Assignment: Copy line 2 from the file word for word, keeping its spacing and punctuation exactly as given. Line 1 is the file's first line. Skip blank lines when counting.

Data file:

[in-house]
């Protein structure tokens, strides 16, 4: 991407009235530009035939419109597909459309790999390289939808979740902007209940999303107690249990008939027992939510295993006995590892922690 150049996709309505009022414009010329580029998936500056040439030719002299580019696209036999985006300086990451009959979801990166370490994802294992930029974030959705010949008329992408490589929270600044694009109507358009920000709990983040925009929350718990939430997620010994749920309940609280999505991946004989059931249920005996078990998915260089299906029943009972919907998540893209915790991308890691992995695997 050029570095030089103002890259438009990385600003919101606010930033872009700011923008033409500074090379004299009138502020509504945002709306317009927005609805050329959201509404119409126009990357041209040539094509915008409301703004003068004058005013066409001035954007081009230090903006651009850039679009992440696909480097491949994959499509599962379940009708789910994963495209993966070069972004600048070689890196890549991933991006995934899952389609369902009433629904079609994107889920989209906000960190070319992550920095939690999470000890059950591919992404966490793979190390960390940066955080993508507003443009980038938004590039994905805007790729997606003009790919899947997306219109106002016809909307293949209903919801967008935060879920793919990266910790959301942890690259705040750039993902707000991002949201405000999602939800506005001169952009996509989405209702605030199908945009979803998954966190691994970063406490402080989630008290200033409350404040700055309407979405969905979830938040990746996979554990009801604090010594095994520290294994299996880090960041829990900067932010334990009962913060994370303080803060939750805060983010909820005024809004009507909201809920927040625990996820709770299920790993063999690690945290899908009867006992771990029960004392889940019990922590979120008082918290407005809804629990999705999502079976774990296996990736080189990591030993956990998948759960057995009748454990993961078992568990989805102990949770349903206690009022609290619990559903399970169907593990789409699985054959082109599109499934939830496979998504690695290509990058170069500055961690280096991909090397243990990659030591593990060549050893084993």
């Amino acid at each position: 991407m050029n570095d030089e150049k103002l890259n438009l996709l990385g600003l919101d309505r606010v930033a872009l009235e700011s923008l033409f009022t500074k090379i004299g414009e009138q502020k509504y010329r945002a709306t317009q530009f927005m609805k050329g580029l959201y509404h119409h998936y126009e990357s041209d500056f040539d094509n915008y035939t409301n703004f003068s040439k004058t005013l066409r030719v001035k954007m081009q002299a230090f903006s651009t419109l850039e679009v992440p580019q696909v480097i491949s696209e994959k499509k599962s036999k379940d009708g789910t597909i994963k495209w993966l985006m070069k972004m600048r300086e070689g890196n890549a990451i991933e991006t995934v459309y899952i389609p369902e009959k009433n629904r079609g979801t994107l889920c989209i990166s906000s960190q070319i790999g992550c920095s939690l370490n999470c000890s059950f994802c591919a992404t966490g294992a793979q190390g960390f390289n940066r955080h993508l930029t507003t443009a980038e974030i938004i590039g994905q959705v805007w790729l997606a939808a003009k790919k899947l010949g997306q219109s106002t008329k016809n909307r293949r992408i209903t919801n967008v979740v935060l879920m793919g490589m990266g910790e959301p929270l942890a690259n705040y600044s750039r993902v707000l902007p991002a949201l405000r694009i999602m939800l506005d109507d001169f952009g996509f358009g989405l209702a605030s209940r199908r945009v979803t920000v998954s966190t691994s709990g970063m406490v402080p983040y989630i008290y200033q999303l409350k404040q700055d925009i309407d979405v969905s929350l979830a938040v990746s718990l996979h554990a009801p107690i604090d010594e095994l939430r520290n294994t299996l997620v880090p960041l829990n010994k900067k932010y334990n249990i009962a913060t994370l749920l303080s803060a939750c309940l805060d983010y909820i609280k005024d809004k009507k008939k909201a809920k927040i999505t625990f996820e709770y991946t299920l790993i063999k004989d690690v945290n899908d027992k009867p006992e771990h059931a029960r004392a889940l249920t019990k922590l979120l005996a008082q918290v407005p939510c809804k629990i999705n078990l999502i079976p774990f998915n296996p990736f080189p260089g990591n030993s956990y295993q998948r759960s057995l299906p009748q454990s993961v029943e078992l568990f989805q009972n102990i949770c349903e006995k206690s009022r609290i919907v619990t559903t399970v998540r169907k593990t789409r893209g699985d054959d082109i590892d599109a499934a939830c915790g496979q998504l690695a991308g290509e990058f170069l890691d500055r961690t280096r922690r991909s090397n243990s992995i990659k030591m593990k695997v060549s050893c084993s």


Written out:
């Protein structure tokens, strides 16, 4: 991407009235530009035939419109597909459309790999390289939808979740902007209940999303107690249990008939027992939510295993006995590892922690 150049996709309505009022414009010329580029998936500056040439030719002299580019696209036999985006300086990451009959979801990166370490994802294992930029974030959705010949008329992408490589929270600044694009109507358009920000709990983040925009929350718990939430997620010994749920309940609280999505991946004989059931249920005996078990998915260089299906029943009972919907998540893209915790991308890691992995695997 050029570095030089103002890259438009990385600003919101606010930033872009700011923008033409500074090379004299009138502020509504945002709306317009927005609805050329959201509404119409126009990357041209040539094509915008409301703004003068004058005013066409001035954007081009230090903006651009850039679009992440696909480097491949994959499509599962379940009708789910994963495209993966070069972004600048070689890196890549991933991006995934899952389609369902009433629904079609994107889920989209906000960190070319992550920095939690999470000890059950591919992404966490793979190390960390940066955080993508507003443009980038938004590039994905805007790729997606003009790919899947997306219109106002016809909307293949209903919801967008935060879920793919990266910790959301942890690259705040750039993902707000991002949201405000999602939800506005001169952009996509989405209702605030199908945009979803998954966190691994970063406490402080989630008290200033409350404040700055309407979405969905979830938040990746996979554990009801604090010594095994520290294994299996880090960041829990900067932010334990009962913060994370303080803060939750805060983010909820005024809004009507909201809920927040625990996820709770299920790993063999690690945290899908009867006992771990029960004392889940019990922590979120008082918290407005809804629990999705999502079976774990296996990736080189990591030993956990998948759960057995009748454990993961078992568990989805102990949770349903206690009022609290619990559903399970169907593990789409699985054959082109599109499934939830496979998504690695290509990058170069500055961690280096991909090397243990990659030591593990060549050893084993």